There is a long tradition in the history of painting where the dwarves are there; and big women are not just the property of Fellini [laughs]. An artist always says what is different. A real artist, you know, not a TV artist. It’s a human painting –– Goya, Rembrandt, Bosch, Breugel, they will say what is not normal in the way they say it –– with the escape of mediocrity.

All these persons who have a deformity for me are the symbol of the egos. Every ego is a deformity. We are mutated by prejudice or religions, politics, economics –– our egos create them; we are like them. So this involves the meaning of symbols. Also, you realize my pictures are not made with these stars who are so beautiful; they are made with monsters. So if you see a dwarf it is a real dwarf; if you see an amputee it is a real amputee, if you see a prostitute, she is a real prostitute.

Your portrayals of these “monsters” were very generous and good. In The Holy Mountain, for example, when the man has to throw his deformed dwarf friend into the water to drown, and it breaks his heart. Or the dwarf woman in El Topo that you carry around on your back.

When I knew this woman she was not an actor, but making pictures she discovered herself. And she now has a daughter who is a dwarf like her, and very beautiful, an artist, and she is happy. Every film I used a person without arms or legs, and they were so happy to do something, it was heaven for them to be shooting.

"The film industry is raping you. They are fucking us, and they are killing us. If you go to a picture and you’re already an idiot, you see the picture and have a lot of fun, and you come out as idiotic as you were. Unchanged."

In El Topo and The Holy Mountain, how much was planned, how much spontaneous?

In all of my pictures, even Santa Sangre, I write the script in order to make some kind of organization, you know? But when I am shooting, there are things that happen. In The Holy Mountain, we said we’ll go to that place to find The Master; we walked many, many miles, and the crew and actors would say, “Where is The Master?” I would say, “Behind there.” And then they would say, “You are crazy.” No. I believe in miracles. And then we went there, and every place I went to find The Master, some person was waiting for us. And they were really masters. When you see, in The Holy Mountain, the person making massage, it’s a real person who makes massage. I don’t know who they were, but after we shoot they disappeared. And I would say, “Why you are here?” And they say to me, “I came here to help you.” “Why?” “Because you are giving an image of our Mexico that is very good for the world.” That is what they say to me!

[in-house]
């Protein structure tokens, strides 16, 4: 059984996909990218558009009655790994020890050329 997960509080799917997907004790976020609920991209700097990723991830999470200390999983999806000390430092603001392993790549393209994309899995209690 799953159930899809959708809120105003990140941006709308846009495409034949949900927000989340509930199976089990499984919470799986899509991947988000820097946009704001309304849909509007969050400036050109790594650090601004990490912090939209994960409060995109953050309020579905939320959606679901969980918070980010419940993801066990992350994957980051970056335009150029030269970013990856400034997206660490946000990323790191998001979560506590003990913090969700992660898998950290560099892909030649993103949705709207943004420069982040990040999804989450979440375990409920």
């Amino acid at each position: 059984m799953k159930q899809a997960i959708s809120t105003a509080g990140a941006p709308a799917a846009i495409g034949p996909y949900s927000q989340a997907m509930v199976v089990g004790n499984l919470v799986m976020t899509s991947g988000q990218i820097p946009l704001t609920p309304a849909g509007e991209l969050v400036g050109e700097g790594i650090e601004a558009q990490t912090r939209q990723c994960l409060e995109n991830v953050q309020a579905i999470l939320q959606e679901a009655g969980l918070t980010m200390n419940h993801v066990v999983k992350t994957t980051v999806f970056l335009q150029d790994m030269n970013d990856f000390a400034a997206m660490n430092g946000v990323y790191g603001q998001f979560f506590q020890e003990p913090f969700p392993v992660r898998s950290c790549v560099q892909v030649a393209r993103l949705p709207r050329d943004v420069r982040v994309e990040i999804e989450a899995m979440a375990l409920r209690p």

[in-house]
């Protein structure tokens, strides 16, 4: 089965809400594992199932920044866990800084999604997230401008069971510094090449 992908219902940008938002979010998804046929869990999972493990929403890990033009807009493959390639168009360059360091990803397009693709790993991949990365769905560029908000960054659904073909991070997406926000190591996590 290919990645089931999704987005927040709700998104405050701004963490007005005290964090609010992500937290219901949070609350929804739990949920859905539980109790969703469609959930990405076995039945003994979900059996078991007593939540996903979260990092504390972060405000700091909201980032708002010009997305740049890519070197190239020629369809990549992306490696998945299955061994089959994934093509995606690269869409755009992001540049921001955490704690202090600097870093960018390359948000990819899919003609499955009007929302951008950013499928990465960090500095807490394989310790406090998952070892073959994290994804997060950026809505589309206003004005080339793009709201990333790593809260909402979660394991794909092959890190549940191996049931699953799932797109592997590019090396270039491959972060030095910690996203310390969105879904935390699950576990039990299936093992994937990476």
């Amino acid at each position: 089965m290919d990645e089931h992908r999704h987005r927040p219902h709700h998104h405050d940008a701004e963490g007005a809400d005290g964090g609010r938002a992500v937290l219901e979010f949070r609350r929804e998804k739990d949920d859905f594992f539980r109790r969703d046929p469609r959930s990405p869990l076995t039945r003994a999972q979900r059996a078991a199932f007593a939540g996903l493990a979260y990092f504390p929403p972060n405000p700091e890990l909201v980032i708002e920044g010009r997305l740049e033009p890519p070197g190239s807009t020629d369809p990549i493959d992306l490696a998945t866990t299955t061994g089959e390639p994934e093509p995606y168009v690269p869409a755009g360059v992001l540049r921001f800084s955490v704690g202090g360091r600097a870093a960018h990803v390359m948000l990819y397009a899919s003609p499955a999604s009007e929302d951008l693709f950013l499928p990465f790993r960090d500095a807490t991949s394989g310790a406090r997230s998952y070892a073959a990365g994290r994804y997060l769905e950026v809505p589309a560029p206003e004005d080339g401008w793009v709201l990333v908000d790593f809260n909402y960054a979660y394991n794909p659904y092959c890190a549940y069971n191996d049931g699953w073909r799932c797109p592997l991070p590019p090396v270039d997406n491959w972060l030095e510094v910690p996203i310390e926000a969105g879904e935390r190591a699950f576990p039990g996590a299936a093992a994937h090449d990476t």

El Topo was reportedly a favorite film of John Lennon and Yoko Ono. They recommended that Allen Klein pick up the rights to it, and he did. And then for a long time you had a dispute with Klein over the rights to the film.

I don’t dispute with John Lennon or Yoko Ono, just Klein. El Topo was a big success, and then Klein was suddenly famous. Then Klein wanted to make a business and said, “You will make The Story of O, a very erotic picture. I have the cover of Playboy, we have the money, you will be rich.” And then I say, I will see…I escape! With my family I escape from New York, and he say to me, “No, don’t run! If you run then I will never show your picture!”

I understand that he wanted me to make a picture as a thinker, but I did not want to make an erotic picture, it was not my way. And then for 30 years we were fighting.

We are living in a time when artists give the people what the people demand, maybe not so much what artists believe the people need. When I see your films, I’m thinking you did only what you wanted to do.

At that time [laughs], industry was industry, and they fought us. It was a war, a real war. In Mexico they wanted to kill me. But today the young people are changing. I went to Turkey, Istanbul, Belgrade, Chile, in Europe, and the theaters are full of young persons seeing The Holy Mountain, El Topo and Santa Sangre, and I am astonished and happy. Because they need something different to the three dimensions.

The film industry is raping you. They are fucking us, and they are killing us. If you go to a picture and you’re already an idiot, you see the picture and have a lot of fun, and you come out as idiotic as you were. Unchanged. Or the film will be using subliminal politics ­­–– using you.

It’s very sad, but the young persons will make a difference, because now they have the Internet, they can show their films there. Do you know where they showed The Holy Mountain in Los Angeles? Near Rudolf Valentino’s grave in the cemetery. That is the best theater, in a cemetery [laughs].

Will you make another film?

Sure, I will make one other. For 20 years I put money in the bank to have the picture made and produced by me. And you know what? I will make a picture to lose money! Because all the industry is about money –– 500 million to make a film, it’s fantastic! But the quantity of money does not define the quality of something. It’s only business. We need to save movies from the business, from the industry, and then I will waste no time, I will make a very interesting picture –– but I will make it to lose money.

I have a feeling you’re going to live a long, long time.

[laughing] I can try! Every day I am aware that I have –– you know, my wife is 42 years less than me, I can make love, I am happy, but I can die from one day to the other. The film I need to make very quickly this year, and then I need to die. [He laughs.]